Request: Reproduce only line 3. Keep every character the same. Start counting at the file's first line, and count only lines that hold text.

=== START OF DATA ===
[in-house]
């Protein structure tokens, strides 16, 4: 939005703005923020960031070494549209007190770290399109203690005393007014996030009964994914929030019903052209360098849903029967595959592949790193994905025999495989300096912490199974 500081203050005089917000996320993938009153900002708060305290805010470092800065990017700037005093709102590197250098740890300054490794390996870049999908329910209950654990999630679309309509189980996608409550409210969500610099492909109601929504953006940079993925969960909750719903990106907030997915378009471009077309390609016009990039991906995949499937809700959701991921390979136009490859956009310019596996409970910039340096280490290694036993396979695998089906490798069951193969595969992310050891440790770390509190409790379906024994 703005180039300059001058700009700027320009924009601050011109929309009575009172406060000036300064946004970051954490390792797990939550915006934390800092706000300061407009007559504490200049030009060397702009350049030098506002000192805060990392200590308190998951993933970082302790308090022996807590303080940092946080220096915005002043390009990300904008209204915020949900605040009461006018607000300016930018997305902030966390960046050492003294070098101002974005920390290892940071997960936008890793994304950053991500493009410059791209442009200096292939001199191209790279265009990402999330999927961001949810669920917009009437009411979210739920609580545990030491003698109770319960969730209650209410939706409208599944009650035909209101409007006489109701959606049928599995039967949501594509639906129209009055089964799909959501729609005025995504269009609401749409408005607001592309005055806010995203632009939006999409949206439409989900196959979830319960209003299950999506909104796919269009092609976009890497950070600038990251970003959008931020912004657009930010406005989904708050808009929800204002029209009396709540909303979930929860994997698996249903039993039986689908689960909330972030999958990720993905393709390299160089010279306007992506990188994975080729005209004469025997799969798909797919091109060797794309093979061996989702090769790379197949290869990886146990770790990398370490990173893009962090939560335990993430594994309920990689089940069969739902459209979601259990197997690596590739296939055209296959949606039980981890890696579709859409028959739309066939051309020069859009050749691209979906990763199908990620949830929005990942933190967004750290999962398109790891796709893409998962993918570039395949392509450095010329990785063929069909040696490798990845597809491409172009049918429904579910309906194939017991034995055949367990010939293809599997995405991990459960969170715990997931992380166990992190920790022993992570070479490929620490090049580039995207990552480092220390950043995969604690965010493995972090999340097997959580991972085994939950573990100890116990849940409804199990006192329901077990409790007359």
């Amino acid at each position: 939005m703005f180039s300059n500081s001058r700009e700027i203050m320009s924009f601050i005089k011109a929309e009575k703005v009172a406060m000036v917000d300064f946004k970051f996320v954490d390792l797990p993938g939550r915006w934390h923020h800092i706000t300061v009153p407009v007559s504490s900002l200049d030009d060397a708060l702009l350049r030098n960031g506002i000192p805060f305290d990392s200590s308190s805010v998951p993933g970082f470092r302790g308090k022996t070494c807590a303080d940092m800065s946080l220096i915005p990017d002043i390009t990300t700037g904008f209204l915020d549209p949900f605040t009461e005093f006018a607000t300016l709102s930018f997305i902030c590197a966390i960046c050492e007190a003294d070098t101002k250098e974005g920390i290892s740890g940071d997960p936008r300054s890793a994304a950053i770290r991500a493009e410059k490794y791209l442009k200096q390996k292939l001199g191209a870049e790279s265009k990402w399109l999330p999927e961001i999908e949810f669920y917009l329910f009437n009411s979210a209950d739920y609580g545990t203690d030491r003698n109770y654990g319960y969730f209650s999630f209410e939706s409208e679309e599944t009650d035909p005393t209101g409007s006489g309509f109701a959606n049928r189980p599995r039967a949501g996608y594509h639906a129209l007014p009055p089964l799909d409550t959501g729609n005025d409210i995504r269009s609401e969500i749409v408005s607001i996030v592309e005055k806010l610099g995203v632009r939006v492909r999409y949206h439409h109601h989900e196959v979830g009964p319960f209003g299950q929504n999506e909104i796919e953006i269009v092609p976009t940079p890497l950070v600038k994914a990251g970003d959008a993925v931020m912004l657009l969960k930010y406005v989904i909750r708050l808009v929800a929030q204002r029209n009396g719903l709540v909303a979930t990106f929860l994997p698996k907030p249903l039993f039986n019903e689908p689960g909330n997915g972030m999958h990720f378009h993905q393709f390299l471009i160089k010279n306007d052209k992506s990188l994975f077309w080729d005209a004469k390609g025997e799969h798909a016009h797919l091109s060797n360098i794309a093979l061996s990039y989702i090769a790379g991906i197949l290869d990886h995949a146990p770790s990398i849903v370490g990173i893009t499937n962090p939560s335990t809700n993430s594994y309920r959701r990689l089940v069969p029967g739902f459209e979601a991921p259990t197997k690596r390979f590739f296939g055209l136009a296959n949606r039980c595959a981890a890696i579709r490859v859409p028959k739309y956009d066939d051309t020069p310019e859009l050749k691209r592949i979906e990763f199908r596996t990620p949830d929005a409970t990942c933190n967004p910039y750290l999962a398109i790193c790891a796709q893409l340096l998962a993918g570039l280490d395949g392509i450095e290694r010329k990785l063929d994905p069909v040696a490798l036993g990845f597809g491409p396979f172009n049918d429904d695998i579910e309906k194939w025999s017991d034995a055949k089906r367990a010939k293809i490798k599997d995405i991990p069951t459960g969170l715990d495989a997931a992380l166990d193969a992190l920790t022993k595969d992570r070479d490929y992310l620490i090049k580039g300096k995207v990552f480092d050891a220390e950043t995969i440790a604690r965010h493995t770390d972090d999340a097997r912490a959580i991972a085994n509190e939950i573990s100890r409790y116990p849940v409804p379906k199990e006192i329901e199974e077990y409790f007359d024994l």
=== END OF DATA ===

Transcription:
């Amino acid at each position: 939005m703005f180039s300059n500081s001058r700009e700027i203050m320009s924009f601050i005089k011109a929309e009575k703005v009172a406060m000036v917000d300064f946004k970051f996320v954490d390792l797990p993938g939550r915006w934390h923020h800092i706000t300061v009153p407009v007559s504490s900002l200049d030009d060397a708060l702009l350049r030098n960031g506002i000192p805060f305290d990392s200590s308190s805010v998951p993933g970082f470092r302790g308090k022996t070494c807590a303080d940092m800065s946080l220096i915005p990017d002043i390009t990300t700037g904008f209204l915020d549209p949900f605040t009461e005093f006018a607000t300016l709102s930018f997305i902030c590197a966390i960046c050492e007190a003294d070098t101002k250098e974005g920390i290892s740890g940071d997960p936008r300054s890793a994304a950053i770290r991500a493009e410059k490794y791209l442009k200096q390996k292939l001199g191209a870049e790279s265009k990402w399109l999330p999927e961001i999908e949810f669920y917009l329910f009437n009411s979210a209950d739920y609580g545990t203690d030491r003698n109770y654990g319960y969730f209650s999630f209410e939706s409208e679309e599944t009650d035909p005393t209101g409007s006489g309509f109701a959606n049928r189980p599995r039967a949501g996608y594509h639906a129209l007014p009055p089964l799909d409550t959501g729609n005025d409210i995504r269009s609401e969500i749409v408005s607001i996030v592309e005055k806010l610099g995203v632009r939006v492909r999409y949206h439409h109601h989900e196959v979830g009964p319960f209003g299950q929504n999506e909104i796919e953006i269009v092609p976009t940079p890497l950070v600038k994914a990251g970003d959008a993925v931020m912004l657009l969960k930010y406005v989904i909750r708050l808009v929800a929030q204002r029209n009396g719903l709540v909303a979930t990106f929860l994997p698996k907030p249903l039993f039986n019903e689908p689960g909330n997915g972030m999958h990720f378009h993905q393709f390299l471009i160089k010279n306007d052209k992506s990188l994975f077309w080729d005209a004469k390609g025997e799969h798909a016009h797919l091109s060797n360098i794309a093979l061996s990039y989702i090769a790379g991906i197949l290869d990886h995949a146990p770790s990398i849903v370490g990173i893009t499937n962090p939560s335990t809700n993430s594994y309920r959701r990689l089940v069969p029967g739902f459209e979601a991921p259990t197997k690596r390979f590739f296939g055209l136009a296959n949606r039980c595959a981890a890696i579709r490859v859409p028959k739309y956009d066939d051309t020069p310019e859009l050749k691209r592949i979906e990763f199908r596996t990620p949830d929005a409970t990942c933190n967004p910039y750290l999962a398109i790193c790891a796709q893409l340096l998962a993918g570039l280490d395949g392509i450095e290694r010329k990785l063929d994905p069909v040696a490798l036993g990845f597809g491409p396979f172009n049918d429904d695998i579910e309906k194939w025999s017991d034995a055949k089906r367990a010939k293809i490798k599997d995405i991990p069951t459960g969170l715990d495989a997931a992380l166990d193969a992190l920790t022993k595969d992570r070479d490929y992310l620490i090049k580039g300096k995207v990552f480092d050891a220390e950043t995969i440790a604690r965010h493995t770390d972090d999340a097997r912490a959580i991972a085994n509190e939950i573990s100890r409790y116990p849940v409804p379906k199990e006192i329901e199974e077990y409790f007359d024994l």